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Agnieszka Płonka – Do not say “Russia”, say “the gang”

I have a friend who burnt his passport this week.

I know Russian emigres describing themselves as “rootless.” I know those who can only post from the free world – otherwise they would end up in a penal colony. And it wouldn’t have to be anything too provocative. Just playing computer games is enough–as you can read here, Russian teenagers were sentenced after blowing up a certain building in Minecraft.

What building is it, you ask? The answer is simple: the headquarters of THE GANG.

It is the gang that has been putting poison in your newspaper. Or in your coffee – if you are a really good person. It is the gang that has been controling, terrorizing and wasting Russian lives. The gang that froze any attempts at installing the rule of law, sabotaged trials, arrested citizens during conferences. They are sadly proficient in what they do. They stop at nothing. If there is propaganda to spread, dissidents to kill, students who ask too many questions to beat up–they will be there. And yes, I am writing about today, the Winter of 2022. With the current invasion, you should start to believe me. But every modern day requires some historical background, which I will give below.

The gang a century long tradition–they just underwent a number of rebrandings. They started in 1917 as CheKa, the Soviet political police. The people they tortured and executed–among others, the backbone of the Russian nation: their doctors, artists and scientists–soon outnumbered those killed by the Tsarist Ochrana. They could kill your parents, shave your head and send you to an orphanage, where you would be forced to be a number in the socialist state machine. At age 5.

Fast forward one or two rebrandings. They are now called the NKVD. Still terrorizing the Soviet Union, but also killing off the intelligentsia of other nations: the Finns or the Poles. The Katyń massacre was supposed to eradicate any possible highly educated citizens of Poland–they were preparing to take over Central-Eastern Europe already in 1940. After World War II, in the Eastern Bloc, dissidents accused of being fascist were locked up and tortured, some killed in fake processes. Yes, Stalin himself said “call them fascist.” Remember this accusation. It will be important later.

The terror lost its momentum just a tiny bit with the death of Stalin in 1953. Khrushchev opted out for a different kind of war with the free world. He realized the atrocities committed up to this point were too big to just whitewash, so he started a new brand of disinformation: that it was only Stalin who was the criminal. With the onset of the Cold War, the gang–now called the KGB–tried to minimize the horrors of communism by using youth newspapers, pop culture, infiltrating the institutions of learning, changing curricula. It took one or two generations, but they did succeed. The hammer and sickle is not treated like a swastika. High school textbooks are silent about the millions of lives lost and wasted in the East. Truth is relativized far too easily.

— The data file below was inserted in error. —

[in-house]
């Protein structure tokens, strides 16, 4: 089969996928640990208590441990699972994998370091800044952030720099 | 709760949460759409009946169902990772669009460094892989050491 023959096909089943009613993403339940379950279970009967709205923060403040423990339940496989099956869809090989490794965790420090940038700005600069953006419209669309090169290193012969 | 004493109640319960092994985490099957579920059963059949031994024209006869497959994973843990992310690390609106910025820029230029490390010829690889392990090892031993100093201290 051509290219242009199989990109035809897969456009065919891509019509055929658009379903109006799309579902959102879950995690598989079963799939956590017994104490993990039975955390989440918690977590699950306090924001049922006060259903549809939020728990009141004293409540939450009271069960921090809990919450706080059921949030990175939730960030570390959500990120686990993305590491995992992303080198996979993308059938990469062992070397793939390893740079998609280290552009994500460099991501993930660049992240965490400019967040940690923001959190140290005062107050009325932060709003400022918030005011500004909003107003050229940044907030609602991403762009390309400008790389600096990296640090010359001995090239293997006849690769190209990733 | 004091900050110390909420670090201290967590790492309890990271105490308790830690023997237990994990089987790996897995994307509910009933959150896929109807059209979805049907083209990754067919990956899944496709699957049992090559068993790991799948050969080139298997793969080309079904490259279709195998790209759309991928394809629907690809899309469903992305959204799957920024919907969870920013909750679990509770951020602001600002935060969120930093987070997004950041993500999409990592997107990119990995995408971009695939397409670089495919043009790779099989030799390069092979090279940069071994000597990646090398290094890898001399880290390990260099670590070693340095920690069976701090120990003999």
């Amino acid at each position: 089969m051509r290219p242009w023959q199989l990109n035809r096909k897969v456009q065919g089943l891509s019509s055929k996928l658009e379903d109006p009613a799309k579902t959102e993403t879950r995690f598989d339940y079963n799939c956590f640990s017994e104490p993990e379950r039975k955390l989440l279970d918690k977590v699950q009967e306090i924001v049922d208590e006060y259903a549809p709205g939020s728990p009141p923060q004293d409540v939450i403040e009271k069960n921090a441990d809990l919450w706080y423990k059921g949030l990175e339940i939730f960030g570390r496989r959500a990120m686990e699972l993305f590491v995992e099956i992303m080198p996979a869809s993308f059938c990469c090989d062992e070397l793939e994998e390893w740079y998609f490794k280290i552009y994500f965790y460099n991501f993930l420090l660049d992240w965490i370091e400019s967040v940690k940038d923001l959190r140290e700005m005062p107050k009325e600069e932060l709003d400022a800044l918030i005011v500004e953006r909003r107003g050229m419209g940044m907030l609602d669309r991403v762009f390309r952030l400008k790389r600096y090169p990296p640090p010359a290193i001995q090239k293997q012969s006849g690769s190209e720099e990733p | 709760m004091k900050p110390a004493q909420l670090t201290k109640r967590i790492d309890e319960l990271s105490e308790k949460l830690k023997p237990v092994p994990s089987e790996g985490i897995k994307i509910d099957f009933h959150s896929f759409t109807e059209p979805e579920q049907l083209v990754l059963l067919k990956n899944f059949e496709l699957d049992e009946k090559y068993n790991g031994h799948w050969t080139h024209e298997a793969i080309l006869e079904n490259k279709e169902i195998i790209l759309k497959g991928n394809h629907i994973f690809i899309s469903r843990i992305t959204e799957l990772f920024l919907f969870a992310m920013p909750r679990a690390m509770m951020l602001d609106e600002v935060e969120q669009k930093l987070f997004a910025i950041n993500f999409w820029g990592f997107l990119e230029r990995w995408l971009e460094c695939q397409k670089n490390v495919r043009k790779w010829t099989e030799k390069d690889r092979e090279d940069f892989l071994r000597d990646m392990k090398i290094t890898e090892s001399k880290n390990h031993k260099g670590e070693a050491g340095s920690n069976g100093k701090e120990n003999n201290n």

The soft cultural poison aside, they were still a gang of killers. However, the bulk of the killings was moved abroad–to kill dissidents, those a bit too outspoken. Terror reigned behind the Curtain, but you couldn’t talk about it. And if you did, people of the free world wouldn’t believe you, because the curriculum they learned from was a bit too close to one or two propaganda agents.

Why am I still writing about the Soviet Union though? It did collapse under its own weight. It had to go bankrupt–as Ludwig von Mises wrote already in 1920. And the gang went bankrupt too. This is probably the main difference between Russia and China: while Mikhail Gorbachev stuck to socialism, which brought economic collapse, Deng Xiaoping liberalized the markets just enough to stay in power. This is why the Russian criminals temporarily lost their grip over the country, while the Chinese did not.

The 1990s were very dark in Russia. Life stopped and turned into gang war–when THE GANG lost control, other mafias took their place. But power had to slowly consolidate again.

And guess who won? Yes, it was THE GANG again.